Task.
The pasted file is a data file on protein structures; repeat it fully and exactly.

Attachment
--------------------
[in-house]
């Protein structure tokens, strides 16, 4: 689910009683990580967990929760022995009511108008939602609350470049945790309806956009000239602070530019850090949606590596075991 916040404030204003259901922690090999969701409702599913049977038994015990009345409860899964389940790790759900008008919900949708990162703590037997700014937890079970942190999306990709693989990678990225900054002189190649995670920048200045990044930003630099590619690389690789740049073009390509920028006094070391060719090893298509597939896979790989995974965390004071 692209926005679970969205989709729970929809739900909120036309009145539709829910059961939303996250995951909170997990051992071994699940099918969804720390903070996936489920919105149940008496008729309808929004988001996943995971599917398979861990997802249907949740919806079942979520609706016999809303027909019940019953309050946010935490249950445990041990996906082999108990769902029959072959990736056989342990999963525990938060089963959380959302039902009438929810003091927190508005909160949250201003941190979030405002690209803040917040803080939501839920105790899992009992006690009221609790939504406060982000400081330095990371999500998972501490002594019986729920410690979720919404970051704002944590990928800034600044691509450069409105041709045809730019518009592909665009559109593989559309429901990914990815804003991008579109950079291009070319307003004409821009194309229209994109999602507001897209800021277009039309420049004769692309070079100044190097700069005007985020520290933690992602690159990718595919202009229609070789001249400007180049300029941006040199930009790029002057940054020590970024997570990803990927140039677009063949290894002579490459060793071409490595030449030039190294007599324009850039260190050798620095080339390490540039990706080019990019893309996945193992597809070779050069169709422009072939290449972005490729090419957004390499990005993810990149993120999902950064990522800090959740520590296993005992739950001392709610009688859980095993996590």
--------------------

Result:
[in-house]
């Protein structure tokens, strides 16, 4: 689910009683990580967990929760022995009511108008939602609350470049945790309806956009000239602070530019850090949606590596075991 916040404030204003259901922690090999969701409702599913049977038994015990009345409860899964389940790790759900008008919900949708990162703590037997700014937890079970942190999306990709693989990678990225900054002189190649995670920048200045990044930003630099590619690389690789740049073009390509920028006094070391060719090893298509597939896979790989995974965390004071 692209926005679970969205989709729970929809739900909120036309009145539709829910059961939303996250995951909170997990051992071994699940099918969804720390903070996936489920919105149940008496008729309808929004988001996943995971599917398979861990997802249907949740919806079942979520609706016999809303027909019940019953309050946010935490249950445990041990996906082999108990769902029959072959990736056989342990999963525990938060089963959380959302039902009438929810003091927190508005909160949250201003941190979030405002690209803040917040803080939501839920105790899992009992006690009221609790939504406060982000400081330095990371999500998972501490002594019986729920410690979720919404970051704002944590990928800034600044691509450069409105041709045809730019518009592909665009559109593989559309429901990914990815804003991008579109950079291009070319307003004409821009194309229209994109999602507001897209800021277009039309420049004769692309070079100044190097700069005007985020520290933690992602690159990718595919202009229609070789001249400007180049300029941006040199930009790029002057940054020590970024997570990803990927140039677009063949290894002579490459060793071409490595030449030039190294007599324009850039260190050798620095080339390490540039990706080019990019893309996945193992597809070779050069169709422009072939290449972005490729090419957004390499990005993810990149993120999902950064990522800090959740520590296993005992739950001392709610009688859980095993996590």